I understand that you are in a rush to get home or to your girlfriend's place or to the bar. I fully appreciate that you have been waiting on the platform for a good five and a half minutes before this train arrived. I even empathise with you for the cold temperature you must endure in this badly ventilated subway. But is it not possible to step aside for three more seconds to allow me to exit the carriage before you elbow your way inside? Must I squeeze between you and your fellow impatient commuters in order to avoid the avalanche of limbs? Is it really that important that you are the first one to board? I mean, the train is not going to leave without you. In fact, if you made way for the exiting passengers, we would be out of your way a lot sooner. Instead, you force us to file out one at a time, allowing the possibility for the weakest among us to be caught up in your stampede and fail to exit altogether. Poor thing.
An Exiting Passenger
Last night, I watched the silent classic and nominee for Best Picture of 1927/28...
(based on the play by Austin Strong)
Janet Gaynor, Charles Farrell, Ben Bard, Albert Gran, David Butler
3 wins, including Best Director and Best Actress
Chico (Farrell) is a poor Parisian sewer worker who dreams of a better life. For some reason, his heart is set on becoming a street washer, which I guess is one step up from the sewers, so who am I to argue? Diane (Gaynor) is a poor Parisian prostitute who dreams of a life without her abusive big sister. One day, as Diane endures yet another beating, Chico intervenes to help her. Then, when the cops begin rounding up all the prostitutes and taking them away, Chico once again saves the day by claiming that Diane is his wife. In order to keep up the ruse, Chico reluctantly allows Diane to live with him and, like all good romance stories, the fake love slowly grows into genuine affection. However, World War I forces them apart again as Chico is called into the French army. Despite their separation, they maintain a strong connection as they wait to be reunited.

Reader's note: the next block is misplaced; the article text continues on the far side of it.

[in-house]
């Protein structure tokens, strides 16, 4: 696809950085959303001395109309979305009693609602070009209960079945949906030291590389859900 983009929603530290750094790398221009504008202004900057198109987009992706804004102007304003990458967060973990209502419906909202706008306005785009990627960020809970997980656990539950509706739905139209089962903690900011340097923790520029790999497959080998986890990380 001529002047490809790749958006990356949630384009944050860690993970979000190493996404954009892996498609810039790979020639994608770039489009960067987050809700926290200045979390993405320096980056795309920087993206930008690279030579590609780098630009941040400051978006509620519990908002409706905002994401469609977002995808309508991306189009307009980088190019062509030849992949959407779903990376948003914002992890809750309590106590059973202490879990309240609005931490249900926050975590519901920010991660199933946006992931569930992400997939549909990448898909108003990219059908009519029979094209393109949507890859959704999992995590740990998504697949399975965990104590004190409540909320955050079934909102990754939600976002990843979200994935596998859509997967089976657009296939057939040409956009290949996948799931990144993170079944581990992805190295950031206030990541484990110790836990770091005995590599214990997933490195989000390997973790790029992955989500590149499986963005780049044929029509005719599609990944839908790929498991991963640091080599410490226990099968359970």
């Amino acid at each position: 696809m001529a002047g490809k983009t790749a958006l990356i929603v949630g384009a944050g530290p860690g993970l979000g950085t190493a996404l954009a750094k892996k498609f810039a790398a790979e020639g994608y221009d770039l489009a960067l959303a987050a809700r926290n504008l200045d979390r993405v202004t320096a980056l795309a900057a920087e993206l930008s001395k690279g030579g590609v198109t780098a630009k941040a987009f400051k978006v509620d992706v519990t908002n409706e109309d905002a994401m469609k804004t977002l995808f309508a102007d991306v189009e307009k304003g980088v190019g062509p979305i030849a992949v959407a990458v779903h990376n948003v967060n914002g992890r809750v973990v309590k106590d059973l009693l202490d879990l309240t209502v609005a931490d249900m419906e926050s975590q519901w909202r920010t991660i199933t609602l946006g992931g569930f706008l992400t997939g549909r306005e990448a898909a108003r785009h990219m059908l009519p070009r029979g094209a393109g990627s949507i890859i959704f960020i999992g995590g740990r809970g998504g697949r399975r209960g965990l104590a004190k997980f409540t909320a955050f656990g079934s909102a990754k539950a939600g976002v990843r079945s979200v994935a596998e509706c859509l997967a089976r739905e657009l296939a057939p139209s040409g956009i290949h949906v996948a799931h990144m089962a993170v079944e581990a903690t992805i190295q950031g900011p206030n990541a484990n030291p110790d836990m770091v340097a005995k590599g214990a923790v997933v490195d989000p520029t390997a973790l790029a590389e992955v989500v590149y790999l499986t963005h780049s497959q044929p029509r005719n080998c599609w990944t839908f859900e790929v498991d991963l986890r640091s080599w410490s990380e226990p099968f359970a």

7th Heaven almost defies categorisation since it borrows from several genres. Mostly, it is a drama, but there are a few slapstick comedy sequences thrown in for good measure, and later, once the war has begun, it becomes an epic special effects-laden action flick. At its heart, though, it is a love story, plain and simple. Our two protagonists have struggled in their lives and they learn from each other how to improve themselves. Diane learns the art of optimism and Chico finally abandons his atheism. Yes, these messages of faith and confidence are somewhat shallow, especially the religious elements, but the film is just so darn cute that it somehow gets away with it.
The war sequence is particularly engrossing and it seems no expense was spared in the production of those scenes. Even by today's standards, the explosions and voluminous extras are quite spectacular. It even took me a while to figure out the hundreds of cars driving towards the front were only models.
A large part of the film's aforementioned cuteness is thanks to Janet Gaynor, who is simply adorable as the meek and innocent Diane. As almost everyone around her succumbs to the melodramatic emoting that is fairly standard for the silent era, she manages to remain subtle, making smart use of stillness. Also worth noting is Albert Gran, who creates a wonderfully endearing comedic character.